242. Carbapenem-Resistant Enterobacteriaceae: A Mixed-Methods Review of Epidemiology and Microbiology Practices in North and South Carolina
Session: Poster Abstract Session: Diagnostic Microbiology; Antimicrobial Sensitivities
Thursday, October 3, 2013
Room: The Moscone Center: Poster Hall C
Background: Infections with carbapenem-resistant Enterobacteriaceae (CRE) have limited treatment options and high associated mortality. The microbiologic method for detecting CRE is not standardized, which may impair interpretation of surveillance data.

Methods: We conducted a retrospective cohort study of 23 community hospitals participating in the Duke Infection Control Outreach Network from 2008-2012.  Hospital microbiology personnel were surveyed regarding their current and historical methods for laboratory identification of CRE. We utilized the DICON surveillance database to abstract prospectively collected surveillance data of patients colonized or infected with CRE. We used Poisson regression to calculate incidence rate (IR) per 100,000 patient days (pt-d) and incidence rate ratios (IRR) to compare laboratory methods and identify time trends.

Results: A total of 55 patients with clinical cultures growing CRE were identified during 5.5 million patient days at study hospitals (median bed size=214); 33 (60%) patients had infection. Twelve (53%) hospitals identified one or more cases of CRE during the study period. Most common species were K. pneumoniae (n=34, 62%) and E. coli (n=16, 29%). The most common sites of CRE isolation were urine (56%) and sputum (9%). The majority of isolates were defined as healthcare-associated (71%), while 14% were hospital-acquired. The unadjusted rates of CRE increased from 0.18 to 1.34 per 100,000 pt-d over 5 years (IRR 7.7, 95% CI 1.7-35.4, p=0.009). 14 (61%) laboratories send suspected CRE to an external lab for verification, 6 (26%) perform a Modified Hodge test, and 3 (13%) perform local phenotypic testing only.  Hospitals (n=8, 35%) that adopted the 2010 CLSI MIC guidelines detected more CRE in 2011-12 than those that did not (IRR=2.81, 95% CI 0.82-9.64) but this difference was not statistically significant (p = 0.10).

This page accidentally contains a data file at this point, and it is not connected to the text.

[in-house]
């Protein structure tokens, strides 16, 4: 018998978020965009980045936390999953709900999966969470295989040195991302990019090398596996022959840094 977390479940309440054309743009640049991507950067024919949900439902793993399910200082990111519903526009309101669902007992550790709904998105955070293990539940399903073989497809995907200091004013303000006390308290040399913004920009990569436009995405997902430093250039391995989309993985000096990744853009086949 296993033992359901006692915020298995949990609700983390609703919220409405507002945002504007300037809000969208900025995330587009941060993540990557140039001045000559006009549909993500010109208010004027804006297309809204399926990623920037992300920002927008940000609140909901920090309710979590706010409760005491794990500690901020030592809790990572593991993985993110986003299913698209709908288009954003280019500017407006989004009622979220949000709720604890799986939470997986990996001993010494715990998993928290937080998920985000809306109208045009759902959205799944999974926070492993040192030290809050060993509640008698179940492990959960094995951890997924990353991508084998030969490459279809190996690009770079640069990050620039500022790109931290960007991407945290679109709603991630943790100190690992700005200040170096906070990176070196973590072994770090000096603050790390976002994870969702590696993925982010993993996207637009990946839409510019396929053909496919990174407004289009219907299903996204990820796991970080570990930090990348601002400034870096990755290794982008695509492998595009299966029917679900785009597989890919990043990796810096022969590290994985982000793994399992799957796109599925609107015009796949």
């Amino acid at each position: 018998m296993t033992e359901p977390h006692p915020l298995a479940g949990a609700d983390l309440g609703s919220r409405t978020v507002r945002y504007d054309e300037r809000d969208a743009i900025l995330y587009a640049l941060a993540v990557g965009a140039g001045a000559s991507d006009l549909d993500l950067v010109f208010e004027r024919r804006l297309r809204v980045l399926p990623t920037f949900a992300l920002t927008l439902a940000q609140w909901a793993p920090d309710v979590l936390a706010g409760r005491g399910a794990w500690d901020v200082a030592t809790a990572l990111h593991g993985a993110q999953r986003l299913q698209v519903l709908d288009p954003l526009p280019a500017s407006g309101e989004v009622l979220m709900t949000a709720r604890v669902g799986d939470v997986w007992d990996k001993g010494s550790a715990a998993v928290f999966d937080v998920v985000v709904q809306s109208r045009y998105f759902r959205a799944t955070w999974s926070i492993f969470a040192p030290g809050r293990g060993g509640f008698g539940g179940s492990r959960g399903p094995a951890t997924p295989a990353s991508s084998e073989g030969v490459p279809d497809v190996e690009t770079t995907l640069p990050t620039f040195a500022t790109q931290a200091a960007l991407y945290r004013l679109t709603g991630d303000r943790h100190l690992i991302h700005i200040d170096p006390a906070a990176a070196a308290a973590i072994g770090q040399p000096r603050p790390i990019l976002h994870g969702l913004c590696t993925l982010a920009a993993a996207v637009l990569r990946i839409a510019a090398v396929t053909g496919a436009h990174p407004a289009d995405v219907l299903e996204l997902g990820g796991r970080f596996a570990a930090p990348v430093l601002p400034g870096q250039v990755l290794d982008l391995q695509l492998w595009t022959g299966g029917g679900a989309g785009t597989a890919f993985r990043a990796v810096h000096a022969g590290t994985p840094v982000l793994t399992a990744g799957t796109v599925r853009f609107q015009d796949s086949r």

Conclusion: Although CRE isolation was a rare event, the incidence of CRE significantly increased in community hospitals over the past 5 years.  Laboratory methods used to detect CRE in community hospitals were highly variable; only about a third used 2010 CLSI MIC guidelines. Further research to identify an ideal and practical lab method is needed so meaningful data can inform public health efforts.

Joshua T. Thaden, MD, PhD1, Sarah S. Lewis, MD1,2, Kevin C. Hazen, PhD3, Kirk Huslage, BSN, MS4, Rebekah W. Moehring, MD, MPH1,2, Luke F. Chen, MBBS, MPH, CIC, FRACP1,2, Daniel J. Sexton, MD, FIDSA1,2 and Deverick J. Anderson, MD, MPH1,2, (1)Division of Infectious Diseases, Duke University Medical Center, Durham, NC, (2)Duke Infection Control Outreach Network, Duke University Medical Center, Durham, NC, (3)Duke University Medical Center, Durham, NC, (4)Statewide Program for Infection Control and Epidemiology, University of North Carolina at Chapel Hill, Chapel Hill, NC

Disclosures:

J. T. Thaden, None

S. S. Lewis, None

K. C. Hazen, None

K. Huslage, None

R. W. Moehring, None

L. F. Chen, Merck, Inc.: Grant Investigator, Research support
Optimer Pharmaceuticals: Investigator and Speaker's Bureau, Research grant and Speaker honorarium
Cubist Pharmaceuticals: Speaker's Bureau, Speaker honorarium

D. J. Sexton, None

D. J. Anderson, None

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